"The ball was sitting down where the television cabling had been. It just came out perfect and landed in the right spot. As soon as it got on the green, it looked like going in."

Westwood, playing for the first time since the Ryder Cup, said his decision not to play the Dunhill Links Championship last week was the right one. "I think it was a wise move. I didn't feel like hitting a ball until last Friday. It was good to watch the Ryder Cup highlights to see how everyone won their point. There were some miracles out there. It was a very special week and a very special last day." Westwood also broadcast his advocacy of Darren Clarke over Paul McGinlay for the Ryder Cup captaincy at Gleneagles.

The decision will be made in January. "There are a lot of good candidates but it if I were asked to pick it would be Darren," Westwood said.

"He has been a Ryder Cup stalwart for many years. The one at the K Club will be remembered for him, his great performance under the stress of what he was going through at the time.

"He is a major champion and a very good public speaker. Tactically he is very astute. I think he has a lot going for him. Paul is good in the team room and makes a great vice-captain.

"Paul has played three, Darren has played five, won a major championship and a lot of tournaments. You have to have a criteria somewhere and he edges it for me."

Suggested Topics
Arts and Entertainment
Lou Reed distorted the truth about his upbringing, and since his death in 2013, biographers and memoirists have added to the myths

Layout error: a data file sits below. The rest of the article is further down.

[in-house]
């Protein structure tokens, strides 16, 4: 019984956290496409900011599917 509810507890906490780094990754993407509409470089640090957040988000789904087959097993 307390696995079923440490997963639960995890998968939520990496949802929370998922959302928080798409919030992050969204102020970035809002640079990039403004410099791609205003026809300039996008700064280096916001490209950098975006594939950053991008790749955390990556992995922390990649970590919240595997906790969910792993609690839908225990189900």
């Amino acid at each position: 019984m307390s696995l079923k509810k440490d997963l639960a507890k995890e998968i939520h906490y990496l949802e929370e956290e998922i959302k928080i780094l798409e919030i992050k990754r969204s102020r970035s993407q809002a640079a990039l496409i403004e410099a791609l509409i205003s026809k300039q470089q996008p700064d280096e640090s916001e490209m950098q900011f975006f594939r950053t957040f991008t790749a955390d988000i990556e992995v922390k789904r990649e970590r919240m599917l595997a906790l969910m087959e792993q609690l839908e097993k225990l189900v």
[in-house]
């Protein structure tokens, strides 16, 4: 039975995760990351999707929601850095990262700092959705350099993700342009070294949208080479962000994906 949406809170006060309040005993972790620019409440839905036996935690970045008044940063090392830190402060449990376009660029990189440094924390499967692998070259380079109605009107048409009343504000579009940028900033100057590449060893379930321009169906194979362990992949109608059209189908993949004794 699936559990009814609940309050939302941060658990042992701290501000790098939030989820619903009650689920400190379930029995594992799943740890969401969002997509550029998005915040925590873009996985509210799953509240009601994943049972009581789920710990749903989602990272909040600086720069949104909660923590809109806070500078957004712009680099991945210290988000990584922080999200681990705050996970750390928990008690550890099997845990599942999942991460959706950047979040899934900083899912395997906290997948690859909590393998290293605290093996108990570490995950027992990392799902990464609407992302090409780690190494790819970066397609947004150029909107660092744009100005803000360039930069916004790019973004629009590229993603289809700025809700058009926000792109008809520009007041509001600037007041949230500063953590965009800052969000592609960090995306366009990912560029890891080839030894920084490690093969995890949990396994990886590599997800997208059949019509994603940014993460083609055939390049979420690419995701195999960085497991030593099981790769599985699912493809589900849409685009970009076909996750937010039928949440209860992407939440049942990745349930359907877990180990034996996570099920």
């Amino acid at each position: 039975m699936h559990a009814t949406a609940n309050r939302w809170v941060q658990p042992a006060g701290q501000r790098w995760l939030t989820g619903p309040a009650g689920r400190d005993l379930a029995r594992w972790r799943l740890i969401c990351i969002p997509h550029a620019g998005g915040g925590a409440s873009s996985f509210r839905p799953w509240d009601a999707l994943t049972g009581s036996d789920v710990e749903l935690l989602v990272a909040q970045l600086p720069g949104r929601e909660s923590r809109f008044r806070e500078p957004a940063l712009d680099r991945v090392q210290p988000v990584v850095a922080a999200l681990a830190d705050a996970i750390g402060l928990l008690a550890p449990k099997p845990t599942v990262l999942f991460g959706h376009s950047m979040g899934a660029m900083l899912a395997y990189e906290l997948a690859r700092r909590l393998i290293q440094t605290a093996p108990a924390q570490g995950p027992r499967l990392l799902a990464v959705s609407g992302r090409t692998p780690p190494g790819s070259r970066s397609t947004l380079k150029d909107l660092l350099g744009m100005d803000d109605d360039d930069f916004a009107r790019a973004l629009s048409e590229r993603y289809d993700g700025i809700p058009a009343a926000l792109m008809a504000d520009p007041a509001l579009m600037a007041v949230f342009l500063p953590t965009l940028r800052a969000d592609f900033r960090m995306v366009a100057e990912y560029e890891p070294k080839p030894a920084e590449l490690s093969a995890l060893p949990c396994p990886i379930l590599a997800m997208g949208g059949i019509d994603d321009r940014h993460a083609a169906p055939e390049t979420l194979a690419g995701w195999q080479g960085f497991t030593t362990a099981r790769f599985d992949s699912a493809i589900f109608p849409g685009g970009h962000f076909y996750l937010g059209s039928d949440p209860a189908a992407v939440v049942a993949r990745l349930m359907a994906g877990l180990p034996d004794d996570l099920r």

musicThe truth about Lou Reed's upbringing beyond the biographers' and memoirists' myths
News
people
News
Ed Miliband received a warm welcome in Chester
election 2015
Life and Style
Apple CEO Tim Cook announces the Apple Watch during an Apple special even
fashionIs the Apple Watch for you? Well, it depends if you want for the fitness tech, or the style
Have you tried new the Independent Digital Edition apps?
Caption competition
Caption competition
  • Get to the point
Latest stories from i100
Have you tried new the Independent Digital Edition apps?
Daily Quiz
Independent Dating
and  

By clicking 'Search' you
are agreeing to our
Terms of Use.

Career Services

Day In a Page

NHS struggling to monitor the safety and efficacy of its services outsourced to private providers

Who's monitoring the outsourced NHS services?

A report finds that private firms are not being properly assessed for their quality of care
Zac Goldsmith: 'I'll trigger a by-election over Heathrow'

Zac Goldsmith: 'I'll trigger a by-election over Heathrow'

The Tory MP said he did not want to stand again unless his party's manifesto ruled out a third runway. But he's doing so. Watch this space
How do Greek voters feel about Syriza's backtracking on its anti-austerity pledge?

How do Greeks feel about Syriza?

Five voters from different backgrounds tell us what they expect from Syriza's charismatic leader Alexis Tsipras